Sadly, it didn’t.  I lack confidence with pastry so thought I would make it with a crumb crust.  But I  didn’t let the crumb set long enough so when I poured the filling in it all came loose and mixed in with the filling.  I ended up covering it with a meringue (thanks again for that idea Monica) but when it was cut it didn’t have a nice sharp line between meringue, filling and base.  It tasted wonderful; it looked terrible.  I hate that.  Why is it  always when you have to cook for a large group of people that things go awry?

http://www.taste.com.au/recipes/6694/lemon+and+lime+tart+with+lemoncello

I was lucky enough to get lots of lovely vintage and vintage inspired presents – a selection of some are below!

DSC01682

Over the break I finally got to visit the Gusto exhibition at the State Library which explores the culinary history of Victoria.  Among other treasures, they had an amazing array of vintage cookbooks which I was just itching to get my hands on!

Gusto: A Culinary History of Victoria

The days between Christmas and New Year are tinged with sadness for me as my Nana passed away during this period a few years ago.  In memory of Nana, I cooked some devilled eggs which was a dish she used to make quite often .  My devilled eggs weren’t nearly as good as Nana’s stuffed eggs but they weren’t terrible….maybe  next year I’ll get Nana’s recipe and do it properly!  In the meantime, the recipe I used is here:

http://www.simplyrecipes.com/recipes/deviled_eggs/

Devilled Eggs

Devilled Eggs

Asparagus rolls were another of Nana’s specialties.  Nana’s asparagus came straight from the tin, the rolls were made with white bread with the crusts cut off, and the asparagus was melded to the bread  with a mixture of butter and finely grated cheese.  There may have been some mustard in there too…again, I’ll have to snaffle the exact recipe, if such a thing exists, off mum for next year.  Ribbon sandwiches were another of the lovely, dainty things she made…..it’s funny, for someone who had a very sweet tooth, all of the best of Nana’s recipes were savoury high tea type delicacies.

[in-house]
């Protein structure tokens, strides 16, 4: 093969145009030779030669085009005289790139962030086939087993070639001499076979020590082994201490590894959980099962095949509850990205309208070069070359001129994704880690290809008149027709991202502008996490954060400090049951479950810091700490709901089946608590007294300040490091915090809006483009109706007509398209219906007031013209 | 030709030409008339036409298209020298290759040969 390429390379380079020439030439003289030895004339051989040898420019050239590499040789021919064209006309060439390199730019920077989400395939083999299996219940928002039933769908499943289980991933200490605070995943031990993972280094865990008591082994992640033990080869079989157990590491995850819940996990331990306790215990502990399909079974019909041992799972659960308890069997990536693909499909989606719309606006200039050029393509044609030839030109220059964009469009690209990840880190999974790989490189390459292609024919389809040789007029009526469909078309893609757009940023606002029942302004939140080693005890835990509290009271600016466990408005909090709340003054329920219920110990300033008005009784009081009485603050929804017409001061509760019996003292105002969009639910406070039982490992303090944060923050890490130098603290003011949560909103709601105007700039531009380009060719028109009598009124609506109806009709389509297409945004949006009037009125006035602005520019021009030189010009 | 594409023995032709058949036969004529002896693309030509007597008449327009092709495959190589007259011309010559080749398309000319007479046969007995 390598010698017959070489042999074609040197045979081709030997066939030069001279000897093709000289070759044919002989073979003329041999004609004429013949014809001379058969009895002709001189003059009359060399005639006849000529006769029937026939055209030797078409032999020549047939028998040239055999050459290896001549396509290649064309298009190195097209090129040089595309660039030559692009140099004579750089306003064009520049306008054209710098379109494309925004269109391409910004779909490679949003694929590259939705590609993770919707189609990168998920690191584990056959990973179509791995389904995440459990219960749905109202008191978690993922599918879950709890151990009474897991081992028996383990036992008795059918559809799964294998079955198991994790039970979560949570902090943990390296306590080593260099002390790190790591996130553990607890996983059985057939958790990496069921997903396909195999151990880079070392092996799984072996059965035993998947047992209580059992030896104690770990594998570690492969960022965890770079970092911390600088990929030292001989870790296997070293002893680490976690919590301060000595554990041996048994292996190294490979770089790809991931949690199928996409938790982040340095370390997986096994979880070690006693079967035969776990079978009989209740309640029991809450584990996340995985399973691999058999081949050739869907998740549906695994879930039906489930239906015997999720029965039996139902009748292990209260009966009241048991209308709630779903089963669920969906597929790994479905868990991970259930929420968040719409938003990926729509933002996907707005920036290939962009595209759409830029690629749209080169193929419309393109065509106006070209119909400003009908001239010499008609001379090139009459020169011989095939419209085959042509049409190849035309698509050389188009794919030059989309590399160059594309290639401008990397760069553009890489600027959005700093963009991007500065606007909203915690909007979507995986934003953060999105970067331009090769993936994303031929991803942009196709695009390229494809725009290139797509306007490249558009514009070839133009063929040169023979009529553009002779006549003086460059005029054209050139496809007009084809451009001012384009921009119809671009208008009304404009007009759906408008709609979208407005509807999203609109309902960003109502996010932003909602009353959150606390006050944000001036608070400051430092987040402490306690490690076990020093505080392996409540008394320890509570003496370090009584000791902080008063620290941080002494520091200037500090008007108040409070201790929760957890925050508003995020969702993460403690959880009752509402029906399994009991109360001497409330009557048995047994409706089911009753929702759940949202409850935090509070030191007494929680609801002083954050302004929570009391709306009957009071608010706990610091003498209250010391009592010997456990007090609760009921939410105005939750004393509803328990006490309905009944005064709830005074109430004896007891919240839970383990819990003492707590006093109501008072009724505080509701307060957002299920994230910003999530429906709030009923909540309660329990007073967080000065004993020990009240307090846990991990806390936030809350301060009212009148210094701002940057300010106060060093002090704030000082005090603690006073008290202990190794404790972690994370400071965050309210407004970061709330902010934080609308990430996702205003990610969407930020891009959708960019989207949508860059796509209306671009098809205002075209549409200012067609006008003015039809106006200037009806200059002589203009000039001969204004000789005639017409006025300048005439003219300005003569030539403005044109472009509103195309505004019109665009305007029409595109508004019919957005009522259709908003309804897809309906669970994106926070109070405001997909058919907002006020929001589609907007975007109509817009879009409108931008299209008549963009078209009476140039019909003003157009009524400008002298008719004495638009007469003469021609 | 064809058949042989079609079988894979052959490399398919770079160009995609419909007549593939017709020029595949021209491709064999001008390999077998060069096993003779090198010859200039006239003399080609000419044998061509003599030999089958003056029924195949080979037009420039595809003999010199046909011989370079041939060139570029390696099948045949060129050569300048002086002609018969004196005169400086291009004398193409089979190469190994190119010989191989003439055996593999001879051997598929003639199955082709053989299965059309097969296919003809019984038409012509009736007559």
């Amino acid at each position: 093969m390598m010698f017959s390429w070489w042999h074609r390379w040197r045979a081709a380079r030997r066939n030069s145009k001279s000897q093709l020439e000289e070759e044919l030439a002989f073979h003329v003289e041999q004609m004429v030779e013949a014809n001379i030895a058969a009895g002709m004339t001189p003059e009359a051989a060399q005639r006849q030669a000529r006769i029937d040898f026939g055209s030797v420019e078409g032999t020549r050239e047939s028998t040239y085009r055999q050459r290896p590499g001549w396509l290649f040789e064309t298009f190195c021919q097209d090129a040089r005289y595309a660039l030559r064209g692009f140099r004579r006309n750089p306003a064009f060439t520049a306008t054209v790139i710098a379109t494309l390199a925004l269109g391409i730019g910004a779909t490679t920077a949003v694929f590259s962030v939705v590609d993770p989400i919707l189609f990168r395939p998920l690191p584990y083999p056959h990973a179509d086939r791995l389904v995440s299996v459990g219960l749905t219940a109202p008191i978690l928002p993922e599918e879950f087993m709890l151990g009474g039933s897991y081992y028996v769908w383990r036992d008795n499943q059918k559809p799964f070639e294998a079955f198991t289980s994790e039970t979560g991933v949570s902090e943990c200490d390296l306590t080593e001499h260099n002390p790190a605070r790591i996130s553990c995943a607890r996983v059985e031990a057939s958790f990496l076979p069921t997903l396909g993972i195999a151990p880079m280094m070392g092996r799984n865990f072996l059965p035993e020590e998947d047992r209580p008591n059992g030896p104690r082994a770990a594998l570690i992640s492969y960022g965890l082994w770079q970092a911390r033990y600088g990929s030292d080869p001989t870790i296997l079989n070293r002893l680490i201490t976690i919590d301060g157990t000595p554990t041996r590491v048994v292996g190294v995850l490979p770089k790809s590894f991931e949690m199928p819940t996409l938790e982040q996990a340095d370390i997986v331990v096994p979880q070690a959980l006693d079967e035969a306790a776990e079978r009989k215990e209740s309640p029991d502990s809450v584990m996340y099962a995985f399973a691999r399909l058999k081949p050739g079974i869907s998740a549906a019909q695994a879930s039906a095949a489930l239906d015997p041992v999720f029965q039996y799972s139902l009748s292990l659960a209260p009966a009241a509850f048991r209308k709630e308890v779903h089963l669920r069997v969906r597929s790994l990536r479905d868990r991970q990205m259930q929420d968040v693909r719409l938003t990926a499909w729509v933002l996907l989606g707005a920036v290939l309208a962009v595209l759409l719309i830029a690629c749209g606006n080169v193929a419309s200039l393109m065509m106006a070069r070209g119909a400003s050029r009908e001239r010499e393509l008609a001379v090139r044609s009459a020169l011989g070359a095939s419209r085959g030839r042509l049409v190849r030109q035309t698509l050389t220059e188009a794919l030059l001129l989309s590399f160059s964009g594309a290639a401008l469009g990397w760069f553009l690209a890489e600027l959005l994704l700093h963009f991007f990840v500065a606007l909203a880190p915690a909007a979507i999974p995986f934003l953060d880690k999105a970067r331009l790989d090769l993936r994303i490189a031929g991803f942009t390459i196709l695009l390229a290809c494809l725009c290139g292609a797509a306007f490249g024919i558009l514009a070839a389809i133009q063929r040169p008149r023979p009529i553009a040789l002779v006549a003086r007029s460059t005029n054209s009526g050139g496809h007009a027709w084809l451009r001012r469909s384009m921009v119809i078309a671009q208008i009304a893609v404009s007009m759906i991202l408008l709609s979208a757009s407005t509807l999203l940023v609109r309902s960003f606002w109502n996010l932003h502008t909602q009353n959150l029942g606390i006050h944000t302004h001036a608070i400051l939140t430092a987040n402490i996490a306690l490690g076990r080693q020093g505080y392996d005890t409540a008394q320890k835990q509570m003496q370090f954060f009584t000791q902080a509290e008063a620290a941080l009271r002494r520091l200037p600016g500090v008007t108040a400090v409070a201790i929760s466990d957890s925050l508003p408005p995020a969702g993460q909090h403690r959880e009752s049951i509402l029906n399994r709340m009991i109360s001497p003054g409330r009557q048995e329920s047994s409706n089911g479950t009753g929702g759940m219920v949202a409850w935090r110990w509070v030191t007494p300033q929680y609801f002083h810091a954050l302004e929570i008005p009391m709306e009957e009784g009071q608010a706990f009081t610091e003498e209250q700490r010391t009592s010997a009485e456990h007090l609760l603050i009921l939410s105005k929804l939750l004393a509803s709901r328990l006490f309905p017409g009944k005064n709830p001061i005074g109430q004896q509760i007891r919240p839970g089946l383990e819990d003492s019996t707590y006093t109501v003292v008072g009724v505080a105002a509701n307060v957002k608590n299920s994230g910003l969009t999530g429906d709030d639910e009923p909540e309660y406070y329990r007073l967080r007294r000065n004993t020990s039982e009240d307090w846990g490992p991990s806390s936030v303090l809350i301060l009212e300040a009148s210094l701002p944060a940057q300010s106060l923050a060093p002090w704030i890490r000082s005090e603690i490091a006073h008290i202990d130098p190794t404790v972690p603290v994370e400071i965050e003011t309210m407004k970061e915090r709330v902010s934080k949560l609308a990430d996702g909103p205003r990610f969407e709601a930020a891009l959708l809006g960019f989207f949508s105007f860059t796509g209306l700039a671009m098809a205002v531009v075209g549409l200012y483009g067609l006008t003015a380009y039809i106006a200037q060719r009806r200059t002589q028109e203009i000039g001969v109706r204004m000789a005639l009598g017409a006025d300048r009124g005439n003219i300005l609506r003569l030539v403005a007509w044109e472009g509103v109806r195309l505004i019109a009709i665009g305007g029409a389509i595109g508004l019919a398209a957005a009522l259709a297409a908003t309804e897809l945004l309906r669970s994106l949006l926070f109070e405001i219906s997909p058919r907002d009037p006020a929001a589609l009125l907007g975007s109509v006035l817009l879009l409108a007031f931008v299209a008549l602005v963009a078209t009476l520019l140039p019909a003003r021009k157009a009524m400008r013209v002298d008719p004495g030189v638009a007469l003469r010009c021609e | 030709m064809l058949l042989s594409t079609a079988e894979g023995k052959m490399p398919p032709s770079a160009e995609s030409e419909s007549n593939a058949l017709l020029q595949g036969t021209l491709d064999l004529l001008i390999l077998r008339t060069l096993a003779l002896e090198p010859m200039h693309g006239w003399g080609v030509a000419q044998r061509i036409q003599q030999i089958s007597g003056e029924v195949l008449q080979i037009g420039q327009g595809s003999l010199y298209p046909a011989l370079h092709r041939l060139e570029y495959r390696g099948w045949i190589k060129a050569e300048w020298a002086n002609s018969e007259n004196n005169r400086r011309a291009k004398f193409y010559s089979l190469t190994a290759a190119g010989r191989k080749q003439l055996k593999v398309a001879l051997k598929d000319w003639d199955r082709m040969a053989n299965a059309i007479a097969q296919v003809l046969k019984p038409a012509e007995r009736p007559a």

On a more mundane level, I remember school holidays sitting in front of the television watching Days of Our Lives eating  hard-boiled egg and tomato sauce sandwiches that Nana had made for me.  Just in case you were wondering, these were eggs mashed into tomato ketchup on white bread. I kind of shudder at the thought of them now but back in the day….delicious!

Every year in the school holidays Nana would take me into the city and we would have Frog in a Pond at the Coles Cafeteria.  I think Frog in a Pond maybe a uniquely Australian dessert so for those of you who have no idea what I am talking about here it is…